As the event draws close, Wallace and Gromit find themselves running out of space to cage the rabbits and it gets worse when they capture a whole bunch of them at Tottington Hall (there they meet Lady Campanula Tottington, the hunter Lord Victor Quartermaine and his vicious hunting dog Phillip). Wallace is inspired to use a Mind Manipulation-O-Matic machine he has invented to "brainwash the bunnies" and remove their appetite for vegetables so they can safely release them, which Gromit thinks is a bad idea. As their first attempt begins to succeed, Wallace accidently kicks a switch and a rabbit is stuck to his head with the machine's headpieces still on him. Gromit destroys the machine to save his master. The machine appears to have worked as the rabbit shows no interest in vegetables though appears to have gained some intelligence. They name the rabbit Hutch while Wallace begins rebuilding the device.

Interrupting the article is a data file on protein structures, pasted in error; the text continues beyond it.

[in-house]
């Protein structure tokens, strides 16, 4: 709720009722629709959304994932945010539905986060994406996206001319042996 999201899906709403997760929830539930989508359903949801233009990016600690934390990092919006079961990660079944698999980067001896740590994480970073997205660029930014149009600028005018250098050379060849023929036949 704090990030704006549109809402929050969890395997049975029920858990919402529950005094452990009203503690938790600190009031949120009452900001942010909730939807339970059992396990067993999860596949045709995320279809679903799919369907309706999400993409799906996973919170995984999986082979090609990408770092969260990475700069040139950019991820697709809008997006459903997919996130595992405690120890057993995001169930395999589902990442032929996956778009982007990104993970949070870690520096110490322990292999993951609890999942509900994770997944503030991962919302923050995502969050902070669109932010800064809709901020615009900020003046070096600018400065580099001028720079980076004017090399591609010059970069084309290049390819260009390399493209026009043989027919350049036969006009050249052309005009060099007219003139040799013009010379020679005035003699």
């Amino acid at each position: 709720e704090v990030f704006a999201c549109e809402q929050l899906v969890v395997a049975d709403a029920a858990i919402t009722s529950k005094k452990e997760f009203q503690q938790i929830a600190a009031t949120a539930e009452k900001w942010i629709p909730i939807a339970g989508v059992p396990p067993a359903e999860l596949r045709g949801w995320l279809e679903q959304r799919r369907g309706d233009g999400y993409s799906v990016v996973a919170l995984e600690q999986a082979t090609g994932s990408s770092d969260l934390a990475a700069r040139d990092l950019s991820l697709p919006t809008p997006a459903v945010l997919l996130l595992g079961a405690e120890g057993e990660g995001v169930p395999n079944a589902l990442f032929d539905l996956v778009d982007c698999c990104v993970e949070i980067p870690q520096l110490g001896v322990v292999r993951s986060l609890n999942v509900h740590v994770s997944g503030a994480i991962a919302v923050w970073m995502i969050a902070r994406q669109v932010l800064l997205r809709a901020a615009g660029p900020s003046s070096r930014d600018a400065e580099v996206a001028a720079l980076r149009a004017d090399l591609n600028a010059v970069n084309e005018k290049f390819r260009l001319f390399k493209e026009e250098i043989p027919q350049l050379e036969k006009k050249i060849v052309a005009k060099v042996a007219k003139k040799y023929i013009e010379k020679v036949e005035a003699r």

But over night, all the townsfolk report a giant Were-rabbit tried to eat their gardens. Lady Tottington holds an emergency town meeting at the church, in which Victor volunteers to shoot the Were-rabbit. However, Lady Tottington persuades the rest of the town to continue with Anti-Pesto's humane services. Victor, who really seeks to woo Lady Tottington, becomes jealous of Wallace. Wallace and Gromit try to capture the "beast" with a female rabbit costume but, after an accident, Wallace strangely disappears and Gromit goes after it alone. Gromit looses the beast in a giant rabbit tunnel that leads back to their home where he finds Wallace. They suspect that Hutch may be the Were-rabbit and Wallace goes to tell "Totty" while Gromit cages Hutch up but later finds more clues and finds out that Wallace is the Were-rabbit. He tries to bring Wallace home as soon as possible but Victor corners them in the forest and to Victor and his dog's shock, Wallace transforms into the Were-rabbit under the light of the full moon and bounds away. Gromit, who also witnessed the transformation, chases after him and eventually lures Wallace back home to protect him. Victor obtains three "24-carrot" gold bullets from the town's reverend to use against Wallace the next evening.